Getting Curious About Conflict

Getting Curious About Conflict

At the heart of every ‘vicious circle’, there’s an unexamined conflict. How do we access it for deeper understanding and change? The challenge we all face as human beings is to get curious about where we get stuck, to notice our relational patterns, interrupt what’s familiar with compassionate inquiry, in order to make sense of our stories and write new ones.

As I arrived at the Kroc School last fall to pursue my Master’s in Conflict Management and Resolution (MSCMR) program, I had certainly witnessed my fair share of stalemates and gridlock in the professional world. As a former NBC network anchor and Discovery Channel host, I was used to fact-gathering, traveling, live shots, show tapings, tight timelines, and high stakes. Sitting in a live studio, with my IFB (interrupted foldback or interruptible feedback) earpiece, reading the teleprompter script while the producer in the control room was simultaneously announcing breaking news in my ear, was not just an exercise in dichotomous listening but a small glimpse into the complexities of human dynamics under duress.

With an academic background in psychology and communications, I pursued extensive studies in attachment science, family systems, interpersonal neurobiology and trauma healing. For more than 10 years, I have taught workshops and courses on brain science, how experience shapes the brain and nervous system, and how emotion, relational repair and restorative practices have healing capacities to cultivate wellbeing and resilience. Brain scans show us that love lights up the right side of the brain, our non-verbal, big-picture, global-thinking center for creativity, connection and innovation.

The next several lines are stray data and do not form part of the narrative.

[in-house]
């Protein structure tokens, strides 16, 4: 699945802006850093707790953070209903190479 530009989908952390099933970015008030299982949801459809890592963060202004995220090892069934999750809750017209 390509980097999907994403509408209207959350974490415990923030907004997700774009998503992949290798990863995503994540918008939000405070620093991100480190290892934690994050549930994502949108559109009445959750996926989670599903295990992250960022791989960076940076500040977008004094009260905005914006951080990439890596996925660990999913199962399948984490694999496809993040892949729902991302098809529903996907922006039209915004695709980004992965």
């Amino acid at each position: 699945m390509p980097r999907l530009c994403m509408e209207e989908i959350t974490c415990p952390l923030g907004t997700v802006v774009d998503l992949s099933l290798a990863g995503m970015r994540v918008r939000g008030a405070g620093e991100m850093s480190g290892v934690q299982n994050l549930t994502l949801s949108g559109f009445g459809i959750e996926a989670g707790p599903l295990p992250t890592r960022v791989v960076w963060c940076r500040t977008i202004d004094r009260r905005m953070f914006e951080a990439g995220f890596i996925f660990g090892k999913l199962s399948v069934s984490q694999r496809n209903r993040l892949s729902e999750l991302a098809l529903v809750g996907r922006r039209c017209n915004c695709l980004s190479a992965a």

We are wired for love and belonging.

But, we are also wired for fear and threat detection.

In the absence of belonging, we are left with an often untenable longing. The stories of how that longing is expressed in emotions, language and actions are woven into the tapestry of our histories, wounds and resentments, as well as how we are built as human beings with profound influence on each other. Empathy, energy and emotion share an uncanny tendency for contagion. When we see someone do something kind for someone, research shows that we are more likely to feel benevolent toward others. Your body might feel heavy after being around someone who tends to see the cup half spilled, let alone empty or filled. And if you are part of a group that collectively fears others, your nervous system reacts or adapts accordingly.

Our affect has an effect. We have impact on others, whether we know it or not.

As conflict and peace workers, what is our intention for that impact?

Conflict is ubiquitous and inevitable. Since conflict occurs between and among human beings, the heart of conflict is literally embodied. We get stuck, locked and entrenched not because we are stubborn, but because our bodies hold our stories. Our issues become encoded in our tissues. When our nervous system reacts, our decision-making, higher-thinking pre-frontal cortex is often not consulted. Our brain’s limbic system activates a cascade of fight-flight stress chemicals, even before we have a cognition of threat. Stress affects us differently depending on our backstories of adversity, trauma and relational safety, and the ways we learned to cope. So, our painful reactions don’t mean we’re defective, but rather self-protective.